Here at the Canadian Stem Cell Foundation, we get more patient enquiries and blog comments about stem cell treatments for failing joints — be it from either osteoarthritis or injury or overuse — than any other single condition. People are both intrigued and suspicious and are looking for guidance.
What is Health Canada’s position on the use of bone marrow aspirate concentrate injections/transplants to treat knees and hips?
The Office of Policy and International Collaboration at Health Canada’s Biologics and Genetic Therapies Directorate responded by email to say that “in some cases, autologous cell therapy products that are processed for a particular patient by a regulated health professional pursuant to the scope of their practice may not require federal pre-market regulatory authorization under the Food and Drug Regulations. They added that, based on the information we provided, “we do not have enough information to make a determination regarding the regulatory pathway that would apply to BMAC.”
Prof. Leigh Turner, a Canadian who is an Associate Professor at the University of Minnesota’s Centre for Bioethics, has followed the proliferation of clinics offering BMAC and adipose treatments in the United States. He says it’s “premature” for Canadian orthopedic surgeons and other physicians to charge for “so-called stem cell treatments” administered to patients with joint problems.
“Safety and efficacy of such interventions still needs to be evaluated in carefully designed and properly conducted randomized controlled trials,” says Prof. Turner. “Such studies will have to address whether stem cells obtained from BMAC, adipose tissue, or other sources are optimal when treating patients with osteoarthritis. Carefully designed clinical trials should also provide meaningful information about dosing strategies, optimal mode of administering cells, and the frequency with which injections will need to be provided.” And all that, says Prof. Turner, is conditional on stem cell interventions beating placebo during the randomized controlled trial process.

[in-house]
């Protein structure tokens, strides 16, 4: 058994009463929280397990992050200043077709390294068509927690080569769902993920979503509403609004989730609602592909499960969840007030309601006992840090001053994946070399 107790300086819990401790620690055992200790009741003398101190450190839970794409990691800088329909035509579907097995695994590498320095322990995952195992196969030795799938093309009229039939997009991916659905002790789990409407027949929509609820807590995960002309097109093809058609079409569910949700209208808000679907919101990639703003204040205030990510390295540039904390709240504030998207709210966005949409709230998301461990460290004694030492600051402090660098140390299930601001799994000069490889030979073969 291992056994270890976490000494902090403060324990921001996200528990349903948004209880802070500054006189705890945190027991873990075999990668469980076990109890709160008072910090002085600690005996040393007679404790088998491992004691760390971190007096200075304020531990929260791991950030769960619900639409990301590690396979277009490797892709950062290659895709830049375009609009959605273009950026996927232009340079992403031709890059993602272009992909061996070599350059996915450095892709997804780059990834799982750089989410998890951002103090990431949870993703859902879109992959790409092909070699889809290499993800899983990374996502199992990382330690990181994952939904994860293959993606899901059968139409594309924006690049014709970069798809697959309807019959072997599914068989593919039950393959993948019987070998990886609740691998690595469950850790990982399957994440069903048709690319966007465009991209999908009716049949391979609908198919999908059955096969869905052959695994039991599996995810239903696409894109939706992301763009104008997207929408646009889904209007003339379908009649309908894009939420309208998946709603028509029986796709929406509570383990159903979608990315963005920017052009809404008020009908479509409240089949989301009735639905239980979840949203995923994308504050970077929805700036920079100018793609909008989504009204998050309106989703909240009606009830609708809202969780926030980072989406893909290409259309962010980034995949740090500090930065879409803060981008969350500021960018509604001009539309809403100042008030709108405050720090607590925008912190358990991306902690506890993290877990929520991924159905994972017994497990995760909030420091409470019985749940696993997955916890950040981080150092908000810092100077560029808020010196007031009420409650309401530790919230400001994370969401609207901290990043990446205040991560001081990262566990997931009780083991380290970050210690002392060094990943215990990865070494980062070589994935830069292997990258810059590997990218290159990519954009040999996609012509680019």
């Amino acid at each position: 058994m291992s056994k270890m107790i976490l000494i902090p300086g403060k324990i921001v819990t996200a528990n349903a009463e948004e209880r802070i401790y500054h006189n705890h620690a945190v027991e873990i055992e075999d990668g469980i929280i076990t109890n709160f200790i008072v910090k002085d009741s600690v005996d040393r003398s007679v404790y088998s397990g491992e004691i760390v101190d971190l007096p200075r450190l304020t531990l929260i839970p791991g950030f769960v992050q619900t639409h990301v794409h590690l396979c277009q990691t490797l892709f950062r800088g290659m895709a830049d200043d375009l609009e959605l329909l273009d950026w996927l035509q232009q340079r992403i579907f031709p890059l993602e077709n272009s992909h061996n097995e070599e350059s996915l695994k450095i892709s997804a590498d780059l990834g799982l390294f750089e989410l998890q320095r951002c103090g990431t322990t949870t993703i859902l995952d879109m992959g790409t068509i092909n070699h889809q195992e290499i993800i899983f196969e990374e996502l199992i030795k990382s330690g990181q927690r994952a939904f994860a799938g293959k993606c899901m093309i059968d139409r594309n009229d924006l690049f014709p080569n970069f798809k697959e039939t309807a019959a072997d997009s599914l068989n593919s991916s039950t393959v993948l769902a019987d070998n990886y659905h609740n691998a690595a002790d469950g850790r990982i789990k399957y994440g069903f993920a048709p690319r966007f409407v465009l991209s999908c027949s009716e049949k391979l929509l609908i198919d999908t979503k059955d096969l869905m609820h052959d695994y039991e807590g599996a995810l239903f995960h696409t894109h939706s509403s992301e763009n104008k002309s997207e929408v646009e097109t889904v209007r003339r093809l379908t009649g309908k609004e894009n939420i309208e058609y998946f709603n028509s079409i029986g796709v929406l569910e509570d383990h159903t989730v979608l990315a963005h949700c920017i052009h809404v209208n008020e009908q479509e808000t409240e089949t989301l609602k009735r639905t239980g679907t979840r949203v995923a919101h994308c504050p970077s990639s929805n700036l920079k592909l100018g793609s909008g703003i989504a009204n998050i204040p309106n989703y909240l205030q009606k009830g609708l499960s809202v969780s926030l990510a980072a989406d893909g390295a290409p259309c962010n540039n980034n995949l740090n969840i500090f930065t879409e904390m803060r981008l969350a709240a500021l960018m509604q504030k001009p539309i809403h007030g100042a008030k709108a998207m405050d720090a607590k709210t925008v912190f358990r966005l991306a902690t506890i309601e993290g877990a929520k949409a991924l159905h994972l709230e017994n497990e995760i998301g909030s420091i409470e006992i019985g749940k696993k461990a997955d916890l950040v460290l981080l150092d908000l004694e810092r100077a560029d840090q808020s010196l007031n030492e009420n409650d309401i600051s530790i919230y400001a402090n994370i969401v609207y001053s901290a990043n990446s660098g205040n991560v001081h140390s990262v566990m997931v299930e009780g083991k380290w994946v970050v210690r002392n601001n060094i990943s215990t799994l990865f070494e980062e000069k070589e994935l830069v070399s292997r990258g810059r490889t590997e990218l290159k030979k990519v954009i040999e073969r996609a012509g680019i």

Unveiling its 2016 funding awards last week, the Stem Cell Network announced support for six clinical research trials for new cell-based treatments.…
Unveiling its 2016 funding awards last week, the Stem Cell Network announced support for six clinical research trials for new cell-based treatments.
“The regenerative medicine research sector is fueled by stem cells and today it is at a tipping point, with the potential to see breakthroughs in our generation,” said Dr. Michael Rudnicki, Scientific Director of the Stem Cell Network.
One of the big winners was Dr. Lauralyn McIntyre, a researcher/clinician at The Ottawa Hospital and a professor at the University of Ottawa. Her team receives $1 million of the $9 million in announced funding to conduct a cross-Canada Phase 2 clinical trial of mesenchymal stem cell therapy for septic shock. We profiled her work on the deadly condition here.
Her colleague at The Ottawa Hospital, Dr. Duncan Stewart, will use his $999,546 award to advance his work testing enhanced angiogenic cell therapy for acute heart attacks. Check out Dr. Stewart’s Q&A here.
As well, Dr. Sandra Cohen at the Hôpital Maisonneuve Rosemont in Montreal will investigate ways to improve the expansion of cord blood hematopoietic stem cells via her $999,968 award.